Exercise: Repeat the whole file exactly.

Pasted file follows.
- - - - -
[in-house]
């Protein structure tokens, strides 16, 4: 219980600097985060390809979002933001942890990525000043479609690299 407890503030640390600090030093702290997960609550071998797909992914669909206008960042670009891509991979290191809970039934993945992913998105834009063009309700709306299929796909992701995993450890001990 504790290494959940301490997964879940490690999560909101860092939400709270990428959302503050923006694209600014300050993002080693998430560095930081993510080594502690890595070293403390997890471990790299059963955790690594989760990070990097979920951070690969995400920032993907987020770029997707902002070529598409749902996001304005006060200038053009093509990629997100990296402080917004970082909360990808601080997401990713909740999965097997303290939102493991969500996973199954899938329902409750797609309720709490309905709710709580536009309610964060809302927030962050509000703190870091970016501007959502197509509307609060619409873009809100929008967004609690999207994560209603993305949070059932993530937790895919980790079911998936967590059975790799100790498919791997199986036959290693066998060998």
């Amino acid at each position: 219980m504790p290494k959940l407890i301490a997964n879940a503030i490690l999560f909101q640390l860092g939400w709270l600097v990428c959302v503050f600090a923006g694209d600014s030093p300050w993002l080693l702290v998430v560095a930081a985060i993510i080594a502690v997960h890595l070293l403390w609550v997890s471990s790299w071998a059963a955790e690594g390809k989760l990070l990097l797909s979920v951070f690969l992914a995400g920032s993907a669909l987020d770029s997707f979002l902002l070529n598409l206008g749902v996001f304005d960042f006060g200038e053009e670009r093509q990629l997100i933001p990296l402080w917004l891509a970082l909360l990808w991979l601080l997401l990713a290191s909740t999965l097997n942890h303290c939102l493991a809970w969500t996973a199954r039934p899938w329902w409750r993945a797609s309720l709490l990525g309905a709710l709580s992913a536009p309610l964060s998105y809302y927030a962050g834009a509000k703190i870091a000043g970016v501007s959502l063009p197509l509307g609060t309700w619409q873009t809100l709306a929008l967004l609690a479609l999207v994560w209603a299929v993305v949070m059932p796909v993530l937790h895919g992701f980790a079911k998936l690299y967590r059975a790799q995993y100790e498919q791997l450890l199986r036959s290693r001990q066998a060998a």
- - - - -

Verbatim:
[in-house]
């Protein structure tokens, strides 16, 4: 219980600097985060390809979002933001942890990525000043479609690299 407890503030640390600090030093702290997960609550071998797909992914669909206008960042670009891509991979290191809970039934993945992913998105834009063009309700709306299929796909992701995993450890001990 504790290494959940301490997964879940490690999560909101860092939400709270990428959302503050923006694209600014300050993002080693998430560095930081993510080594502690890595070293403390997890471990790299059963955790690594989760990070990097979920951070690969995400920032993907987020770029997707902002070529598409749902996001304005006060200038053009093509990629997100990296402080917004970082909360990808601080997401990713909740999965097997303290939102493991969500996973199954899938329902409750797609309720709490309905709710709580536009309610964060809302927030962050509000703190870091970016501007959502197509509307609060619409873009809100929008967004609690999207994560209603993305949070059932993530937790895919980790079911998936967590059975790799100790498919791997199986036959290693066998060998």
């Amino acid at each position: 219980m504790p290494k959940l407890i301490a997964n879940a503030i490690l999560f909101q640390l860092g939400w709270l600097v990428c959302v503050f600090a923006g694209d600014s030093p300050w993002l080693l702290v998430v560095a930081a985060i993510i080594a502690v997960h890595l070293l403390w609550v997890s471990s790299w071998a059963a955790e690594g390809k989760l990070l990097l797909s979920v951070f690969l992914a995400g920032s993907a669909l987020d770029s997707f979002l902002l070529n598409l206008g749902v996001f304005d960042f006060g200038e053009e670009r093509q990629l997100i933001p990296l402080w917004l891509a970082l909360l990808w991979l601080l997401l990713a290191s909740t999965l097997n942890h303290c939102l493991a809970w969500t996973a199954r039934p899938w329902w409750r993945a797609s309720l709490l990525g309905a709710l709580s992913a536009p309610l964060s998105y809302y927030a962050g834009a509000k703190i870091a000043g970016v501007s959502l063009p197509l509307g609060t309700w619409q873009t809100l709306a929008l967004l609690a479609l999207v994560w209603a299929v993305v949070m059932p796909v993530l937790h895919g992701f980790a079911k998936l690299y967590r059975a790799q995993y100790e498919q791997l450890l199986r036959s290693r001990q066998a060998a």